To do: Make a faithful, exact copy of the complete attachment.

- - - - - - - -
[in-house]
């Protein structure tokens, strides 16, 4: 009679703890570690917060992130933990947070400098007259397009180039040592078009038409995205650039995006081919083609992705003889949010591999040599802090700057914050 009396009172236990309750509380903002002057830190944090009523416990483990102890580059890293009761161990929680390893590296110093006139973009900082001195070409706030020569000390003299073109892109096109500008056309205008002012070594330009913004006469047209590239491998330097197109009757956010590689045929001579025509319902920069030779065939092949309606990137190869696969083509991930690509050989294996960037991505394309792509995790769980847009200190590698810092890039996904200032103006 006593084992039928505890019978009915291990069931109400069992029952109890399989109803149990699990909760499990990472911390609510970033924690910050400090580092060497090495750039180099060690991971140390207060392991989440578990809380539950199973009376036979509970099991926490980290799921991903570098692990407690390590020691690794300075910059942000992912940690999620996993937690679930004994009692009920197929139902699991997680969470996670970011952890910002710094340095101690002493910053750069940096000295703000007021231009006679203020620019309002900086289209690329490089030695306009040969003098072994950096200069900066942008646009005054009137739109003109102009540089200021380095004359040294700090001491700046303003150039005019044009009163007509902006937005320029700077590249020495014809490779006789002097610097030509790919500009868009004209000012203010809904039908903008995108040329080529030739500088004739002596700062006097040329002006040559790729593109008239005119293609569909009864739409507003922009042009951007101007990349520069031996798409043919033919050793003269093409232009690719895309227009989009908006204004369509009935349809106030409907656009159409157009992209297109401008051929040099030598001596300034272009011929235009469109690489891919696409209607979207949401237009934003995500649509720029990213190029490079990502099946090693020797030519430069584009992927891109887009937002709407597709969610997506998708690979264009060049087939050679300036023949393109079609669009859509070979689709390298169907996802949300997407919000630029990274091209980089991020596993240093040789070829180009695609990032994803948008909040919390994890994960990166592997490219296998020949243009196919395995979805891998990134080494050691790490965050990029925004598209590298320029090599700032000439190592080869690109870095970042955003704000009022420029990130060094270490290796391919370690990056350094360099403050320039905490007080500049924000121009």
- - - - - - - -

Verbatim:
[in-house]
């Protein structure tokens, strides 16, 4: 009679703890570690917060992130933990947070400098007259397009180039040592078009038409995205650039995006081919083609992705003889949010591999040599802090700057914050 009396009172236990309750509380903002002057830190944090009523416990483990102890580059890293009761161990929680390893590296110093006139973009900082001195070409706030020569000390003299073109892109096109500008056309205008002012070594330009913004006469047209590239491998330097197109009757956010590689045929001579025509319902920069030779065939092949309606990137190869696969083509991930690509050989294996960037991505394309792509995790769980847009200190590698810092890039996904200032103006 006593084992039928505890019978009915291990069931109400069992029952109890399989109803149990699990909760499990990472911390609510970033924690910050400090580092060497090495750039180099060690991971140390207060392991989440578990809380539950199973009376036979509970099991926490980290799921991903570098692990407690390590020691690794300075910059942000992912940690999620996993937690679930004994009692009920197929139902699991997680969470996670970011952890910002710094340095101690002493910053750069940096000295703000007021231009006679203020620019309002900086289209690329490089030695306009040969003098072994950096200069900066942008646009005054009137739109003109102009540089200021380095004359040294700090001491700046303003150039005019044009009163007509902006937005320029700077590249020495014809490779006789002097610097030509790919500009868009004209000012203010809904039908903008995108040329080529030739500088004739002596700062006097040329002006040559790729593109008239005119293609569909009864739409507003922009042009951007101007990349520069031996798409043919033919050793003269093409232009690719895309227009989009908006204004369509009935349809106030409907656009159409157009992209297109401008051929040099030598001596300034272009011929235009469109690489891919696409209607979207949401237009934003995500649509720029990213190029490079990502099946090693020797030519430069584009992927891109887009937002709407597709969610997506998708690979264009060049087939050679300036023949393109079609669009859509070979689709390298169907996802949300997407919000630029990274091209980089991020596993240093040789070829180009695609990032994803948008909040919390994890994960990166592997490219296998020949243009196919395995979805891998990134080494050691790490965050990029925004598209590298320029090599700032000439190592080869690109870095970042955003704000009022420029990130060094270490290796391919370690990056350094360099403050320039905490007080500049924000121009």